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The Guardian’s Sam Levine reports:

A government watchdog group asked North Carolina officials to investigate a report that Louis DeJoy, the postmaster general, pressured his employees in the private sector to donate to Republican candidates and then reimbursed them through his company.

Louis DeJoy testifies before the House oversight committee.

Louis DeJoy testifies before the House oversight committee. Photograph: Tom Williams/AP

The complaint, filed by the North Carolina chapter of Common Cause, came after former employees of DeJoy’s logistics company, New Breed Logistics, told the Washington Post DeJoy would push them to write checks or attend Republican fundraisers.

DeJoy would subsequently increase bonus payments to make up for those contributions. A DeJoy spokesman did not directly address whether DeJoy had made such arrangements to the Post, but said DeJoy had not run afoul of campaign finance laws.

In a filing with the North Carolina State Board of Elections, lawyers for Common Cause noted the state sets a $5,100 maximum individual donation limit and prohibits donors from giving money either anonymously or under someone else’s name.

The group asked North Carolina Attorney General Josh Stein, a Democrat, to launch a similar investigation.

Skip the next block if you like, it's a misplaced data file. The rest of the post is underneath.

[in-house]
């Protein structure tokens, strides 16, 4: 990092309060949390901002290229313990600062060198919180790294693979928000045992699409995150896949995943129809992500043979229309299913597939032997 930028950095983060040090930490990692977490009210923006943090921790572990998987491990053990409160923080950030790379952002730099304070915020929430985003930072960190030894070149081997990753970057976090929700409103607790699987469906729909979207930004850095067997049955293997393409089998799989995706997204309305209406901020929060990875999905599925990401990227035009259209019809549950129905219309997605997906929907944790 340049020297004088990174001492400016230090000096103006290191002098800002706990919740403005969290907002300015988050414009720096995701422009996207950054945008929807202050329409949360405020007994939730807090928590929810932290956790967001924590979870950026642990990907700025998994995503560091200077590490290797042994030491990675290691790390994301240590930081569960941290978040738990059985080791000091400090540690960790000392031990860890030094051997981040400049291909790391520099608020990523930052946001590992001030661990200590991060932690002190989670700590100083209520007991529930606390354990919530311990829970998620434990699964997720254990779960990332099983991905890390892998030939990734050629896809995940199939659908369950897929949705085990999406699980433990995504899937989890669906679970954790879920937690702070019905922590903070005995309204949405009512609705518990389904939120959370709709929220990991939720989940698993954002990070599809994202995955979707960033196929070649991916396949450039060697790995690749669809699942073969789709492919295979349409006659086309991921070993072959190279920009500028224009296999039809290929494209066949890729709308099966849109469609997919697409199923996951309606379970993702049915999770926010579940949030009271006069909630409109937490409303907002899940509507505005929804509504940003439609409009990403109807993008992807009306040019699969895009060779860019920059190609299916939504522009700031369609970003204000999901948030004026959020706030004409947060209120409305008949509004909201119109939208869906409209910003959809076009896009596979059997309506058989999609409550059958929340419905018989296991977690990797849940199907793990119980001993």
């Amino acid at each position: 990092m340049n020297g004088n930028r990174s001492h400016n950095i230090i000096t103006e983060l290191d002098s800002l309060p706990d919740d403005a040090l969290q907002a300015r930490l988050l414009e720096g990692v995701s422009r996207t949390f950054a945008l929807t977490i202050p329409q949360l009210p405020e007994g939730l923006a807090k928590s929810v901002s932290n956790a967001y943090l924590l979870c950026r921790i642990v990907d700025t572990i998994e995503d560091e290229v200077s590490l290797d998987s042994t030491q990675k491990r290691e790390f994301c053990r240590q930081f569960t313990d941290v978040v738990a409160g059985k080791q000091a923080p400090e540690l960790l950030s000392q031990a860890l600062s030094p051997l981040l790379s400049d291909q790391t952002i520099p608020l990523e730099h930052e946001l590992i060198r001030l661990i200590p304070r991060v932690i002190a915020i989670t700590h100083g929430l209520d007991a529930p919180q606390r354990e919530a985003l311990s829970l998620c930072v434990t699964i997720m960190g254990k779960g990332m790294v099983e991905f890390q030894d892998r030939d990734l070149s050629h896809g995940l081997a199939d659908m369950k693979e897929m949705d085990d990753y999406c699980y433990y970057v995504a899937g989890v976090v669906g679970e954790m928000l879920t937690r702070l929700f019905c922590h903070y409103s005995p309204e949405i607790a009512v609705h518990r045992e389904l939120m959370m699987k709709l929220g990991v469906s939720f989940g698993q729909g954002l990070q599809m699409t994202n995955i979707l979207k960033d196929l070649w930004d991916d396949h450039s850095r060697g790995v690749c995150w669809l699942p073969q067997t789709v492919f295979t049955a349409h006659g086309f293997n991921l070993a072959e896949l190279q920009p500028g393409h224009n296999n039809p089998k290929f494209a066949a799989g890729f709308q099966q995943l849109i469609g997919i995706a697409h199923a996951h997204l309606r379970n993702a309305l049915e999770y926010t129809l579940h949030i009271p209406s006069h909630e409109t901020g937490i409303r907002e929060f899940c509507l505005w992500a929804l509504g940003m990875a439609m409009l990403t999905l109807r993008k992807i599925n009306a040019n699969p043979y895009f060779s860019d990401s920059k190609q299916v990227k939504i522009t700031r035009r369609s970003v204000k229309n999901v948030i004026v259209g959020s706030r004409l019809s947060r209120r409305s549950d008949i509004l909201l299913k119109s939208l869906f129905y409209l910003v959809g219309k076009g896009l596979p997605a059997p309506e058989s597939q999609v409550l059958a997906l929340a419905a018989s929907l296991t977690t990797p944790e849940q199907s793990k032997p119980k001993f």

“Our state’s campaign finance laws are designed to protect the fundamental integrity of our elections and guard against undue influence by self-serving mega donors and special interests,” Bob Phillips, the executive director of Common Cause North Carolina.

“Violations of these laws undermine public trust in our democracy and must be treated with the utmost seriousness. No one is above the law, no matter the size of their bank account.”

DeJoy, a major Republican donor, was appointed postmaster general by the USPS board of governors earlier this year, despite having no prior experience at the agency. A former governor told Congress last month that DeJoy did not appear to be a serious candidate for the job and struggled to answer questions about the position.

He has faced loud calls for his resignation after reports of widespread mail delays across the country. DeJoy conceded last month that a program he implemented to try and get trucks to run on time had caused delays, but offered few details on what he was doing to fix it. He also said he would not reinstall mail sorting machines that had been removed from post office facilities.

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